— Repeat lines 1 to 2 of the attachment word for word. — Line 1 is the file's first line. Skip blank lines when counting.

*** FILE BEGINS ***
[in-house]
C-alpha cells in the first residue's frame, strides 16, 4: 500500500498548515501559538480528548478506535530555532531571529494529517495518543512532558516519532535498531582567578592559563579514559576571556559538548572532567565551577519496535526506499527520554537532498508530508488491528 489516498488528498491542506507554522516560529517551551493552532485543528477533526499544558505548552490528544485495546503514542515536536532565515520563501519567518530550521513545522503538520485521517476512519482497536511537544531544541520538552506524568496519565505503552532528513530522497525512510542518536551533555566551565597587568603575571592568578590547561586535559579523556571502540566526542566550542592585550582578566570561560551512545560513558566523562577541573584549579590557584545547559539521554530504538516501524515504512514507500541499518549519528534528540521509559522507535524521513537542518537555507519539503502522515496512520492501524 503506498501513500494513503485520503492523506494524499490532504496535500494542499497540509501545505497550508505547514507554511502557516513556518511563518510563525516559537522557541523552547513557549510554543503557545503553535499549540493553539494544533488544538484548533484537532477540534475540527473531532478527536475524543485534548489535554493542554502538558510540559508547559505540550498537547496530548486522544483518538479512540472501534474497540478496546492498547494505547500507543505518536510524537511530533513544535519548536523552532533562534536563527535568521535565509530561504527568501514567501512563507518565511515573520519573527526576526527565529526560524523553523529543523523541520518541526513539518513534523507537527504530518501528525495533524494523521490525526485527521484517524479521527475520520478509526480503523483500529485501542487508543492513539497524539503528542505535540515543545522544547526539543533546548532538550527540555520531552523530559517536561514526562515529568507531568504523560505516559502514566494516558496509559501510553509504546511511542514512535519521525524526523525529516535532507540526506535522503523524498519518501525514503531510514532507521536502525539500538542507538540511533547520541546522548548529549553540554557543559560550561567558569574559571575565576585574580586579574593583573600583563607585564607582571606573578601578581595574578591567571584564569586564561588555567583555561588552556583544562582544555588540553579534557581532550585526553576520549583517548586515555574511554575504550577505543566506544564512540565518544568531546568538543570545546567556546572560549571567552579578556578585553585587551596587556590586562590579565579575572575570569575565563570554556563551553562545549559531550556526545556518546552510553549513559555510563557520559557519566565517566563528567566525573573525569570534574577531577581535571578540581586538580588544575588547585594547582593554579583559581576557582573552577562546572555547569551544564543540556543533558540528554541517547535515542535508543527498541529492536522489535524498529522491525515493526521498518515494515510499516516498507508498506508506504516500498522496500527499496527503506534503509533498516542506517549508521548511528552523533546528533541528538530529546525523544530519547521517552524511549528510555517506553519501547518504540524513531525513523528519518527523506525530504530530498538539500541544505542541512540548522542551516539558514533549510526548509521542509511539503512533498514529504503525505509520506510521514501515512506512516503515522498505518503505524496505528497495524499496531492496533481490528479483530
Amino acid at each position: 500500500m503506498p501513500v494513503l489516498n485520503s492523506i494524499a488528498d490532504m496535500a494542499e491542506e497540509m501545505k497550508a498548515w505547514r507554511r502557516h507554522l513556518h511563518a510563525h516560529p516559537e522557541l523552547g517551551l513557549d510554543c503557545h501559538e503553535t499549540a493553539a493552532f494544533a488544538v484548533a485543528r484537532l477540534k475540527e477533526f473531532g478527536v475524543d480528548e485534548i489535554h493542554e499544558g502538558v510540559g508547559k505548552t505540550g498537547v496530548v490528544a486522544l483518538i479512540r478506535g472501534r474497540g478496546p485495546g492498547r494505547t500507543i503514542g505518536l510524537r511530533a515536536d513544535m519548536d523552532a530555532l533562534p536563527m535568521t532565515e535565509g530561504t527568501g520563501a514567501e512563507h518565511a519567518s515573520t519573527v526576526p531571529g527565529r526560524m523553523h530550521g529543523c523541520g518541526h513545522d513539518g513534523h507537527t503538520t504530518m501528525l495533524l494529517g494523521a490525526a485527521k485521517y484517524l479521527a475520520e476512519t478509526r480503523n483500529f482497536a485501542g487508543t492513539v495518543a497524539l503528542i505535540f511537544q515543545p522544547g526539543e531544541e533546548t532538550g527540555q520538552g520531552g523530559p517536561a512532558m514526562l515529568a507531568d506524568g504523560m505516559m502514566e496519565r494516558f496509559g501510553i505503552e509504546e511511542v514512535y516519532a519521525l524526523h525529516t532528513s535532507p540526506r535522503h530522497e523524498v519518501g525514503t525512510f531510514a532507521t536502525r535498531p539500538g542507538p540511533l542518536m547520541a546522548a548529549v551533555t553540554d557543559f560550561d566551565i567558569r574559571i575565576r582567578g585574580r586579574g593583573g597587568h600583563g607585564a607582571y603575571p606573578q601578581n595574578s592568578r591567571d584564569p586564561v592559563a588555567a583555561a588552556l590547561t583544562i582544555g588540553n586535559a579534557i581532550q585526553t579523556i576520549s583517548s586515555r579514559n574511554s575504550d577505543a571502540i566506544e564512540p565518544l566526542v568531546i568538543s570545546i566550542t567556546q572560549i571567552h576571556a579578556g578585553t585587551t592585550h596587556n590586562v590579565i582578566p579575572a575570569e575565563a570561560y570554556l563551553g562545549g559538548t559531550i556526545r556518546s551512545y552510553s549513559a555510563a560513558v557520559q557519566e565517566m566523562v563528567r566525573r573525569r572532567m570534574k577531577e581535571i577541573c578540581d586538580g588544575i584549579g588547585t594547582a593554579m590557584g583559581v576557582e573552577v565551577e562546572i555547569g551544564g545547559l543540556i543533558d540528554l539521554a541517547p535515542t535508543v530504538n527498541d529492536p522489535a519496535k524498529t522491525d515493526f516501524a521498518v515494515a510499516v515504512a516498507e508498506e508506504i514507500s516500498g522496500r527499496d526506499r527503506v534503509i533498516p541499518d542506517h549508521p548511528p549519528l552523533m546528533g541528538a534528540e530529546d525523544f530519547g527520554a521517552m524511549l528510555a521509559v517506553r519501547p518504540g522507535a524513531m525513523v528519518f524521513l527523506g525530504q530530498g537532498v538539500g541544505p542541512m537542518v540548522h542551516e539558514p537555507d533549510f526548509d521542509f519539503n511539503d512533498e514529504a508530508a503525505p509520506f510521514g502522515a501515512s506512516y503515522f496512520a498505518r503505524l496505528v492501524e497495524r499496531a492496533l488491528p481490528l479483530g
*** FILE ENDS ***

[in-house]
C-alpha cells in the first residue's frame, strides 16, 4: 500500500498548515501559538480528548478506535530555532531571529494529517495518543512532558516519532535498531582567578592559563579514559576571556559538548572532567565551577519496535526506499527520554537532498508530508488491528 489516498488528498491542506507554522516560529517551551493552532485543528477533526499544558505548552490528544485495546503514542515536536532565515520563501519567518530550521513545522503538520485521517476512519482497536511537544531544541520538552506524568496519565505503552532528513530522497525512510542518536551533555566551565597587568603575571592568578590547561586535559579523556571502540566526542566550542592585550582578566570561560551512545560513558566523562577541573584549579590557584545547559539521554530504538516501524515504512514507500541499518549519528534528540521509559522507535524521513537542518537555507519539503502522515496512520492501524 503506498501513500494513503485520503492523506494524499490532504496535500494542499497540509501545505497550508505547514507554511502557516513556518511563518510563525516559537522557541523552547513557549510554543503557545503553535499549540493553539494544533488544538484548533484537532477540534475540527473531532478527536475524543485534548489535554493542554502538558510540559508547559505540550498537547496530548486522544483518538479512540472501534474497540478496546492498547494505547500507543505518536510524537511530533513544535519548536523552532533562534536563527535568521535565509530561504527568501514567501512563507518565511515573520519573527526576526527565529526560524523553523529543523523541520518541526513539518513534523507537527504530518501528525495533524494523521490525526485527521484517524479521527475520520478509526480503523483500529485501542487508543492513539497524539503528542505535540515543545522544547526539543533546548532538550527540555520531552523530559517536561514526562515529568507531568504523560505516559502514566494516558496509559501510553509504546511511542514512535519521525524526523525529516535532507540526506535522503523524498519518501525514503531510514532507521536502525539500538542507538540511533547520541546522548548529549553540554557543559560550561567558569574559571575565576585574580586579574593583573600583563607585564607582571606573578601578581595574578591567571584564569586564561588555567583555561588552556583544562582544555588540553579534557581532550585526553576520549583517548586515555574511554575504550577505543566506544564512540565518544568531546568538543570545546567556546572560549571567552579578556578585553585587551596587556590586562590579565579575572575570569575565563570554556563551553562545549559531550556526545556518546552510553549513559555510563557520559557519566565517566563528567566525573573525569570534574577531577581535571578540581586538580588544575588547585594547582593554579583559581576557582573552577562546572555547569551544564543540556543533558540528554541517547535515542535508543527498541529492536522489535524498529522491525515493526521498518515494515510499516516498507508498506508506504516500498522496500527499496527503506534503509533498516542506517549508521548511528552523533546528533541528538530529546525523544530519547521517552524511549528510555517506553519501547518504540524513531525513523528519518527523506525530504530530498538539500541544505542541512540548522542551516539558514533549510526548509521542509511539503512533498514529504503525505509520506510521514501515512506512516503515522498505518503505524496505528497495524499496531492496533481490528479483530